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Friends Life T20: Nottinghamshire v Derbyshire

Wow! Did you see that?What a breathtakingly brilliant effort by Derbyshire to go to fortress Trent Bridge and return along the A52 tonight with both points, courtesy of a superb team performance.I'll hold my hands up. I didn't give us a chance tonight ...

Wow! Did you see that?

What a breathtakingly brilliant effort by Derbyshire to go to fortress Trent Bridge and return along the A52 tonight with both points, courtesy of a superb team performance.

I’ll hold my hands up. I didn’t give us a chance tonight and would cite as evidence recent displays. Had that level of intensity, passion and togetherness that I referred to last night been shown in recent games, we’d be home and dry in the group by now.

We may not go through and the thinking money would still be against us, but the memory of that display will live long in the memory of those who saw it live or on Sky. Logic suggested a team that is choc-full of internationals would take apart a team shorn of both overseas players. Yet, maybe, in such adversity was rekindled the spirit of Lords, when an overseas star-light Derbyshire beat Lancashire as the shadows lengthened and Frank Griffith became everyone’s hero.

Tonight it was the Wes and Ches show. No matter whether Nottinghamshire gave them width to swing their arms, the shots were magnificent and I was racking my brain to think of a Derbyshire partnership that I had found so exhilarating. Cork and Krikken in that Lords final, Cork again and Phil De Freitas one day against Leicestershire, but that was special. There was brute strength, common sense and considerable skill in their batting and in such a short game the preservation of a partnership is key to success.

Hughes was brutal and Durston showed that whatever his four day travails, he remains a fine one-day cricketer. It was astonishing, extraordinary, remarkable and so far removed from recent form that I sat shaking my head at the shots the two batsmen produced.

12 an over was always going to be tough, but when Michael Lumb cut loose after a fine opening over from Tim Groenewald, it still didn’t look enough. Billy Godleman missed a good chance, though I think he slipped, which made it doubly difficult. But when Mark Turner, who had taken serious stick from Lumb, redeemed himself with one of the best catches you will ever see, the game turned.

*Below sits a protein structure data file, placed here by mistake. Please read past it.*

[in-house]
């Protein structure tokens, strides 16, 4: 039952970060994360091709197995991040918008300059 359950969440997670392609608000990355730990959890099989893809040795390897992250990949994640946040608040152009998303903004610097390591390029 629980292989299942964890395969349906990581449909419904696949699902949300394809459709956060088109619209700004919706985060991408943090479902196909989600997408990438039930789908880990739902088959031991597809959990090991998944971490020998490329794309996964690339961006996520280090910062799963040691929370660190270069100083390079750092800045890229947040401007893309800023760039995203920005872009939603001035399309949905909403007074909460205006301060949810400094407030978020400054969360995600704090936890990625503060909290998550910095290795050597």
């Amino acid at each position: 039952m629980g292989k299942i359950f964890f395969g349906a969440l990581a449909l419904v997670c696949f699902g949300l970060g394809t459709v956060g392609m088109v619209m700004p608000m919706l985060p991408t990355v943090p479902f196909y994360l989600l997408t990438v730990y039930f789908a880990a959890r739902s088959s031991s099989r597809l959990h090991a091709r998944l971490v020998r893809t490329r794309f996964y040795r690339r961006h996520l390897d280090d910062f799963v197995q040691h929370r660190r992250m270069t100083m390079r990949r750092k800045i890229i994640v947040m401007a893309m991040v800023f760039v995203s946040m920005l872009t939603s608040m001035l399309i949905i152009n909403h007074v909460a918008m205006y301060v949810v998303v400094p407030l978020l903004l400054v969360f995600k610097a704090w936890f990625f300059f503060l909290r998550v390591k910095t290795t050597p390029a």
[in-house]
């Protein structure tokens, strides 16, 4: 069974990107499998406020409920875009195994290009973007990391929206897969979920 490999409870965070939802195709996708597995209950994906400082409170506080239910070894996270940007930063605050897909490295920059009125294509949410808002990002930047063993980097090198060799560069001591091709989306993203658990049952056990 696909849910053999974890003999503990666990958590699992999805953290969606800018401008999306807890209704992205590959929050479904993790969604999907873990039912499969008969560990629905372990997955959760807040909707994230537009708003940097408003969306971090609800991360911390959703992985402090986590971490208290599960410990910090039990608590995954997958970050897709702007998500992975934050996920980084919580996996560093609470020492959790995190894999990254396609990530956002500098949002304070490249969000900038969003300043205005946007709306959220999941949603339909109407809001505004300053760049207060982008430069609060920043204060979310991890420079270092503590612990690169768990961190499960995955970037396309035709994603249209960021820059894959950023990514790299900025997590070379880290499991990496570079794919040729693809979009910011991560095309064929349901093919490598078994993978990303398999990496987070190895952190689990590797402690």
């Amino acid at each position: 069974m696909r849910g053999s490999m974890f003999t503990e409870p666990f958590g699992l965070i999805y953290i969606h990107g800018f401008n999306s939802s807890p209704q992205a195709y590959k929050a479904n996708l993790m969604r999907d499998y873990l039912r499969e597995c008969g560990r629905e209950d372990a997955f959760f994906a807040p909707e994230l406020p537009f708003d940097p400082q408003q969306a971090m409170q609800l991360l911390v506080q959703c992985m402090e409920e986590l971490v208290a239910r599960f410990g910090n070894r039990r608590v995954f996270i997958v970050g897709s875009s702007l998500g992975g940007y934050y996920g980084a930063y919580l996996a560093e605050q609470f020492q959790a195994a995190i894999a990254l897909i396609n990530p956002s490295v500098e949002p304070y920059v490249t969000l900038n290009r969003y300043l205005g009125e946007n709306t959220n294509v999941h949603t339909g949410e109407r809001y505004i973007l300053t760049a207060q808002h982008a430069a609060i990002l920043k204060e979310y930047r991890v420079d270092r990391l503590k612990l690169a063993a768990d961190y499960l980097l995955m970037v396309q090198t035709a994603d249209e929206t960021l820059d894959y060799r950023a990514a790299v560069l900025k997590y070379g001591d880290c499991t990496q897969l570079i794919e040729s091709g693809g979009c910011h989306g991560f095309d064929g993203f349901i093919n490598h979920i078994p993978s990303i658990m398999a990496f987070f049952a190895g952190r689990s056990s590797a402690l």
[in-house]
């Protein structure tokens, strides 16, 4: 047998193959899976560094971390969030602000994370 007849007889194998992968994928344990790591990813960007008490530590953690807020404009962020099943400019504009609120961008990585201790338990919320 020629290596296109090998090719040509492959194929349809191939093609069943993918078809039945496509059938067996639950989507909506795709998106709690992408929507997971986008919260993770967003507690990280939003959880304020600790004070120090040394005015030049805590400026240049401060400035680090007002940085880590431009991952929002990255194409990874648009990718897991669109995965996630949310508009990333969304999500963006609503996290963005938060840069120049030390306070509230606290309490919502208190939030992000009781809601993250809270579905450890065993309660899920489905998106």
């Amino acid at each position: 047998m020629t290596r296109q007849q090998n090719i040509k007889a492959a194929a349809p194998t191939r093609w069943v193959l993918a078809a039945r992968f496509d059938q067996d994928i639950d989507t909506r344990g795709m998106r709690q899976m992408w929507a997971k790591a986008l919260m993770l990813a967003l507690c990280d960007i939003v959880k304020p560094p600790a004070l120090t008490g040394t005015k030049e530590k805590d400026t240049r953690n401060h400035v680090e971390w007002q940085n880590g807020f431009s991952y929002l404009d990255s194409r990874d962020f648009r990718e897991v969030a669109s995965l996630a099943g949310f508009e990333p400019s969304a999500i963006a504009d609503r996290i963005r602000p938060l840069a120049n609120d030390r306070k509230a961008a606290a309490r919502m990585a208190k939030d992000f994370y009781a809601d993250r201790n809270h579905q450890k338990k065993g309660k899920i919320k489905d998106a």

Top marks to Turner for showing a very sound pair of hands at long on, but special mention tonight to two young cricketers with big futures, in Peter Burgoyne and Alex Hughes. Burgoyne bowled beautifully around the wicket and to only concede thirteen runs in two overs of such a game was quite something, He showed common sense beyond his years and kept a tight line and length against a strong batting line-up. Great stuff to watch.

There will have been a few who were worried when Alex Hughes got the penultimate over, but I thought it was a good choice from Wayne Madsen, who set his field very well tonight and kept his players going. Hughes’ skiddy length was perfect for conditions and to concede only four runs in taking two wickets was again a special effort from a talented young man.

They were all heroes tonight and apart from two dropped catches, the fielding was as athletic and vibrant as you would expect from a young side, all coordinated by the Derbyshire foghorn, Tom Poynton, who kept wicket with his usual sound style and produced a lightning piece of work to stump Steve Mullaney.

Having seen such a display, everyone now knows they can do it, including the wider cricket public. The talent is undoubtedly there, they just need to capture the vitality and desire of tonight and can then give any side a game. Should they doubt themselves in the future, the team should think back to this evening when a young side stormed the Trent Bridge bastille and took a very strong side to the cleaners.

Wonderful, wonderful stuff. By crikey, we will sleep well tonight.

PS: Yeah, I’m excited at that one. If you aren’t, you’d better check your pulse…

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